Monday, October 26, 2015

Boston Ballet Opens Its New Season With The Spectacularly Beautiful "Third Symphony of Gustav Mahler: A Ballet by John Neumeier" - Through November 1st

Boston Ballet
"Third Symphony of Gustav Mahler; A Ballet by John Neumeier"
at Boston Opera House
Through November 1st

Boston Ballet has launched its 2015-2016 season with the luminous "Third Symphony of Gustav Mahler: A Ballet by John Neumeier."  This production is a North American Premiere of this work that was first performed in 1975.  While the piece does not follow a specific programme or libretto, certain hints have emerged over the years as the Choreographer, Mr. Neumeier, has answered questions about his intent in each movement.  These suggested themes are outlined in the Boston Ballet program notes copied at the end of this piece.

The overall musical treatment by Mahler and the ballet derived from it by Neumeier have an overarching theme of serving as an ode to the vicissitudes of the human experience.  The opening movement, which in itself is as long as many full symphonies, is performed by a corps of about 30 male dancers.  The movement, entitled "Yesterday," begins in silence, with pairs of dancers poised looking like frozen gull wings or angels in mid flight.  Then the dancers begin to move slowly and deliberately, almost in the same subdued cadence as graceful tai chi practitioners.  As they interact with one another, creating tableaux, at one point the corps propels one dancer (Isaac Akiba) heavenward.  The others have formed a human pyramid that envelops him, embraces him, elevates him and then gently allows him to roll back to earth, cascading down a ramp of human bodies.  It is an arresting visual image accompanied by Mahler's emotion-laden music.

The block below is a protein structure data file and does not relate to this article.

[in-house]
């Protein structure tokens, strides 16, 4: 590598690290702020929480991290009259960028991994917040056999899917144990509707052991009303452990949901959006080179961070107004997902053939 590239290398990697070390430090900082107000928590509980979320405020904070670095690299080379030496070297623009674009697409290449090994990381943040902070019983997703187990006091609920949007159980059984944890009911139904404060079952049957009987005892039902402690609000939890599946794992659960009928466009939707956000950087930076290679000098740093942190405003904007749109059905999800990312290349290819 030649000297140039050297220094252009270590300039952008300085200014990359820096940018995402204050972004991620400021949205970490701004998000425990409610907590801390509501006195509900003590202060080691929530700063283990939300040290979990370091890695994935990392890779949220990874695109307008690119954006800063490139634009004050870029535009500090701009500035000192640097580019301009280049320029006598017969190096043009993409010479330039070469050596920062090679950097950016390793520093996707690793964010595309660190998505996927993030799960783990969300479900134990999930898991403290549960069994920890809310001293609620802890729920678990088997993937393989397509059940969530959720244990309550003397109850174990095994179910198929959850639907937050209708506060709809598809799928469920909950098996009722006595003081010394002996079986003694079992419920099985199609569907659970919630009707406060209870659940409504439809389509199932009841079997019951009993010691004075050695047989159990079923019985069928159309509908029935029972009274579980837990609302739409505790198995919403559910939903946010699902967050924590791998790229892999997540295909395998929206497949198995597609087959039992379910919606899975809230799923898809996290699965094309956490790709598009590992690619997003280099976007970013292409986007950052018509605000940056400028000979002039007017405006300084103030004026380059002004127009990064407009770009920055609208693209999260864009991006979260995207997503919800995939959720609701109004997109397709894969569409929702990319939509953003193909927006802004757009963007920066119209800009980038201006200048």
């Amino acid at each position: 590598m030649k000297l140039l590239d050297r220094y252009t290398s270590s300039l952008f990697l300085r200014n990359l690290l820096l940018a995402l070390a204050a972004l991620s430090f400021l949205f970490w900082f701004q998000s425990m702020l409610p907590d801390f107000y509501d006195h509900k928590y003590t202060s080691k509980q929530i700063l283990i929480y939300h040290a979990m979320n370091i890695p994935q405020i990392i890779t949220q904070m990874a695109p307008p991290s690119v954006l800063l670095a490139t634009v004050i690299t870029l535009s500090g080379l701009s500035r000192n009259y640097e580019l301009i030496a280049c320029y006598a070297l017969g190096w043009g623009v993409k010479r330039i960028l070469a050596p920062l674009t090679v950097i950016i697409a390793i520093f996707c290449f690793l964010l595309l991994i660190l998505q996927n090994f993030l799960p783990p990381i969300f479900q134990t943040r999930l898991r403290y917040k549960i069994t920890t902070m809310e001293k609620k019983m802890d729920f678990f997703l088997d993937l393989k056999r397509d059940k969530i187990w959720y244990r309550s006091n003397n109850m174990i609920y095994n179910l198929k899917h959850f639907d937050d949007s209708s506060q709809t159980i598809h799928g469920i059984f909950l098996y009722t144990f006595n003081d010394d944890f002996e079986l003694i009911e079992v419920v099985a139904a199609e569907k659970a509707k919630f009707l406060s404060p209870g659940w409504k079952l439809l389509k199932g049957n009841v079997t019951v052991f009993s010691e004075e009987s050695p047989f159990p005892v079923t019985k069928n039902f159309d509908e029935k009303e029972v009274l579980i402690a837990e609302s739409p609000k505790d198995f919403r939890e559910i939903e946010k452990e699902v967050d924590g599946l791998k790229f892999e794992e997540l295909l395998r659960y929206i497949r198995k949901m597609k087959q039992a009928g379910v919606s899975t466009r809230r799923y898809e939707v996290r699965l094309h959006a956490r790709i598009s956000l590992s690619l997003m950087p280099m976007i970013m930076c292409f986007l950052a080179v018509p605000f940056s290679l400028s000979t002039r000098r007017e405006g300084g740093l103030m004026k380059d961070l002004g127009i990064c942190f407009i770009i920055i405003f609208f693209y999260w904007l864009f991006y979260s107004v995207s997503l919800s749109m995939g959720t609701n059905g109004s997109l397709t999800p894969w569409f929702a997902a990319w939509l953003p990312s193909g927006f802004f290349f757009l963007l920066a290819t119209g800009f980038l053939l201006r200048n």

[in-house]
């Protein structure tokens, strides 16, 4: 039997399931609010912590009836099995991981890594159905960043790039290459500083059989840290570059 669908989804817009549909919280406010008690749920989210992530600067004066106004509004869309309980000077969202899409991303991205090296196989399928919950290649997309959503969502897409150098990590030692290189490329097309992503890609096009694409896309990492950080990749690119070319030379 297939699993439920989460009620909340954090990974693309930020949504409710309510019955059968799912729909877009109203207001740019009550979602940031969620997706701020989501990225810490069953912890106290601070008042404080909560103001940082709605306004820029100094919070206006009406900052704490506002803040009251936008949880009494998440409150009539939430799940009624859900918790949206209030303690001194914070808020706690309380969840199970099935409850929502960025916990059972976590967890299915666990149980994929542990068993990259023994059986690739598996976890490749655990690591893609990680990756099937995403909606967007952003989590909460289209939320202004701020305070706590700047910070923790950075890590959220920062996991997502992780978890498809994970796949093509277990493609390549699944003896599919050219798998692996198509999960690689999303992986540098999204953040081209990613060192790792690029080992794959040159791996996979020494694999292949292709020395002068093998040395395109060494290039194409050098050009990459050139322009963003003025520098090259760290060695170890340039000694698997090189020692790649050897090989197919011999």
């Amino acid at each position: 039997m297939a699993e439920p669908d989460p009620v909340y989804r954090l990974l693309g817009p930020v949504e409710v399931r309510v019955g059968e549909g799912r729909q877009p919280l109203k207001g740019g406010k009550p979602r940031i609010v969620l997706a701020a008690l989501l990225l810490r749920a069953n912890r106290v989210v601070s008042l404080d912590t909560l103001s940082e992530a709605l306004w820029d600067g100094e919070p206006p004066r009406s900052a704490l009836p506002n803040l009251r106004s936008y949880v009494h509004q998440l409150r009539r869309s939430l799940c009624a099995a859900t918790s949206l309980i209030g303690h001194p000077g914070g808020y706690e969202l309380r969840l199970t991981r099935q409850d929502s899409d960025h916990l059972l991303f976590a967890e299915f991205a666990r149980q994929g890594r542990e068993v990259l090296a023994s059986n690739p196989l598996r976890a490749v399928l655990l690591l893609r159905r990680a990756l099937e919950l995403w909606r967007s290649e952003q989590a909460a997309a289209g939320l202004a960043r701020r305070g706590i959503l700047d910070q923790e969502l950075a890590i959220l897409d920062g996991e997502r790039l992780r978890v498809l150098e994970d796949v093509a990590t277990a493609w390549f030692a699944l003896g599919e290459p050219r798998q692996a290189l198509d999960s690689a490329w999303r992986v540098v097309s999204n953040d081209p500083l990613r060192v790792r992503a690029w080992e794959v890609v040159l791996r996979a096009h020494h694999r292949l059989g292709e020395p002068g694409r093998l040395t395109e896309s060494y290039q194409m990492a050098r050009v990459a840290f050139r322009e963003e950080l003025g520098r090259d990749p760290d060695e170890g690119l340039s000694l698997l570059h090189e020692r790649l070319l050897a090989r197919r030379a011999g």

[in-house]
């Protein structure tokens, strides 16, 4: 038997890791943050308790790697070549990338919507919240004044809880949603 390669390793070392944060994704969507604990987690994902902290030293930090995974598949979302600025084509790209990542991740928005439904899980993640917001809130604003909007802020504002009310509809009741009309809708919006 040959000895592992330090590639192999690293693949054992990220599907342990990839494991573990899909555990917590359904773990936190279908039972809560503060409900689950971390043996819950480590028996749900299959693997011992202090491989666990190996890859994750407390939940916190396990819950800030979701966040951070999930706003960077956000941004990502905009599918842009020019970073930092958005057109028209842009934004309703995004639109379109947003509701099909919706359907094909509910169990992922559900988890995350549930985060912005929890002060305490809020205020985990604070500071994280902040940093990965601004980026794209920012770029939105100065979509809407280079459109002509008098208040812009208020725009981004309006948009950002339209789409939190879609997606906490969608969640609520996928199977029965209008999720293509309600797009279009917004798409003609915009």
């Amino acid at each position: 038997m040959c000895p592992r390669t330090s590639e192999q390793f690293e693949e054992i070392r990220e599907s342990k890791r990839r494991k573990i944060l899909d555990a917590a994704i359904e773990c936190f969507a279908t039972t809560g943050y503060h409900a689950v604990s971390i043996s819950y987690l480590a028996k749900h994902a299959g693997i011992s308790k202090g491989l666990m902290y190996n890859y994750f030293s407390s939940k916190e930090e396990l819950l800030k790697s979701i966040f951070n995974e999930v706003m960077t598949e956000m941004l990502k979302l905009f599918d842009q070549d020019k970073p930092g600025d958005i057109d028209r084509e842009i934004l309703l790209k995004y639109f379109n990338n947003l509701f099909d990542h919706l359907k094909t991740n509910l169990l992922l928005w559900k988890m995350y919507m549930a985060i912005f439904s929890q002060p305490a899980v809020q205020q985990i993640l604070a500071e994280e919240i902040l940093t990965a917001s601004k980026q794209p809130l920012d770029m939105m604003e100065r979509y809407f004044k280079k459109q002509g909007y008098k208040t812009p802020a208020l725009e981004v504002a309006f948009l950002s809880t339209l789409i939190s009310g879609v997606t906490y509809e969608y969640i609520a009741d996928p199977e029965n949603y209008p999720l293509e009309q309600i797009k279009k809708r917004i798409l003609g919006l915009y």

Boston Ballet
"Third Symphony of Gustav Mahler; A Ballet by John Neumeier"
First Movement - "Yesterday"
at Boston Opera House
Through November 1st
Throughout this movement and continuing through the entire piece, music and movement suggest the full range of human experience: love, loss, birth, death, relationships, jealousy, isolation, loneliness, jubilation, alienation, striving, reaching, experiencing the detachment of being both an observer and a participant in life.  In the performance I attended, Paulo Arrais was on stage for much of the ballet. He was dressed in a skin tone leotard, suggesting a naked Everyman who both experiences life and sometimes withdraws from it to observe and to meditate upon its meaning. His grace and athleticism are riveting, and the eye follows his every movement, even when he is casually strolling upstage or reclining on the front apron of the stage.

The Fourth Movement, "Night" is haunting in its simplicity.  For several minutes, the three dancers move in total silence, miming a variety of interactions with one another. And then the music begins to underscore their continued movement.  Those moments of silent movement are literally breathtaking, for the audience members sat on the edge of their seats, not squirming, not coughing, not daring to breath because they were intent on seeing what mystery would unfold next from the silently evolving interactions among the three dancers.  On Saturday afternoon they were Anais Chalendard, Irlan Silva and Paulo Arrais.

During the choral sections of this symphony, the orchestra was joined by The New World Chorale and Alto soloist Sarah Pelletier.  The expanded orchestra played well for the most part, although I am accustomed to hearing Mahler played by the BSO or similar world class symphony orchestras, The Boston Ballet orchestra, conducted by Jonathan McPhee, is not quite up to that high standard; I noticed a few wobbly notes from the brass.